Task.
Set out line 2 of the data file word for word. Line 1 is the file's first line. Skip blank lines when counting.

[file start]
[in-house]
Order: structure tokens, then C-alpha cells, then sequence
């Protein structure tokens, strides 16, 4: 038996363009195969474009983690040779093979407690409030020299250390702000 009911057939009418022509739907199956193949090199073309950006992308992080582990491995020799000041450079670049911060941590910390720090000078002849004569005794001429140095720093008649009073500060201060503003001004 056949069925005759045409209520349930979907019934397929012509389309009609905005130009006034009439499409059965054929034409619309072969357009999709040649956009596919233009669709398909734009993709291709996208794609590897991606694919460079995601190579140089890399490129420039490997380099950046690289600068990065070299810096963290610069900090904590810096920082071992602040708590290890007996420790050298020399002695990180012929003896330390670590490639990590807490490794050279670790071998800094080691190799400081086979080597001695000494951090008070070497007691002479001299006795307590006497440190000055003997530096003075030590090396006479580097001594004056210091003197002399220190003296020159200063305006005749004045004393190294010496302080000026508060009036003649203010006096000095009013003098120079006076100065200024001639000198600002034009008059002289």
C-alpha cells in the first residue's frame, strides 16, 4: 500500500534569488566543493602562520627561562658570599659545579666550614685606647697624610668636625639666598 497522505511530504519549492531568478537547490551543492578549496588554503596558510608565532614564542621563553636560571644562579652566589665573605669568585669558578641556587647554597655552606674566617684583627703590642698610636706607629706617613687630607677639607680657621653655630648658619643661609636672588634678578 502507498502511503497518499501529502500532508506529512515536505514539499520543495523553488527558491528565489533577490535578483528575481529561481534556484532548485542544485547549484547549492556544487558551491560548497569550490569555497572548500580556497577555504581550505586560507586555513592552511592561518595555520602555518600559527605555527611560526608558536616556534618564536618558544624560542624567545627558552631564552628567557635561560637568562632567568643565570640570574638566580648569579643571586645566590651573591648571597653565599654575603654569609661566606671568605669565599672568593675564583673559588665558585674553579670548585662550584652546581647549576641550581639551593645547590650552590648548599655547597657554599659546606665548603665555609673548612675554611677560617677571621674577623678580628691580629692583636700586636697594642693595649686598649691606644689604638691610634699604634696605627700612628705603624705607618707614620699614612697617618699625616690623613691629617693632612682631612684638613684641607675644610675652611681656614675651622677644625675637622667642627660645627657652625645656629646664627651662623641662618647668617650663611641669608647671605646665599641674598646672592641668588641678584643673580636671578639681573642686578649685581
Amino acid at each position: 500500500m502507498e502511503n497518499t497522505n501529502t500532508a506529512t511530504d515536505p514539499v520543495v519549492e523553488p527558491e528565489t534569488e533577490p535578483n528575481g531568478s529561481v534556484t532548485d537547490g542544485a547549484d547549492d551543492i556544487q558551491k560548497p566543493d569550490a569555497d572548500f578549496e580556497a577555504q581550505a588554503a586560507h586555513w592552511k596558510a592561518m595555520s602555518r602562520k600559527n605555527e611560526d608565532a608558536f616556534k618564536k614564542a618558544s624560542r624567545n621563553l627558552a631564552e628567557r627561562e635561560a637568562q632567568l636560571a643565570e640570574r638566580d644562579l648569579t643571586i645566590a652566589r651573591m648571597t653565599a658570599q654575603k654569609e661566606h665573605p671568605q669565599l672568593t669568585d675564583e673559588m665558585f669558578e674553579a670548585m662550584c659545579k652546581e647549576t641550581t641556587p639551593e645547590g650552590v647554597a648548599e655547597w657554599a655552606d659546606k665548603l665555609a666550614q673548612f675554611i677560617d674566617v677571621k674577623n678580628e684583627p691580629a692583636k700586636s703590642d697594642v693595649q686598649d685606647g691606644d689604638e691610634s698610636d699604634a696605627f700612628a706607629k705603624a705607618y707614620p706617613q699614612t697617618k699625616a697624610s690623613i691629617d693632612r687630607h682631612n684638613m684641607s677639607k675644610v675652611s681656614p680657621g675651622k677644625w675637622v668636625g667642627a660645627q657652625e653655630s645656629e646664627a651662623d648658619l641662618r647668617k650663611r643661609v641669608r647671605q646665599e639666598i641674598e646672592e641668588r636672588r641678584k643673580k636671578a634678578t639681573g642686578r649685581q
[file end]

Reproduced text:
Order: structure tokens, then C-alpha cells, then sequence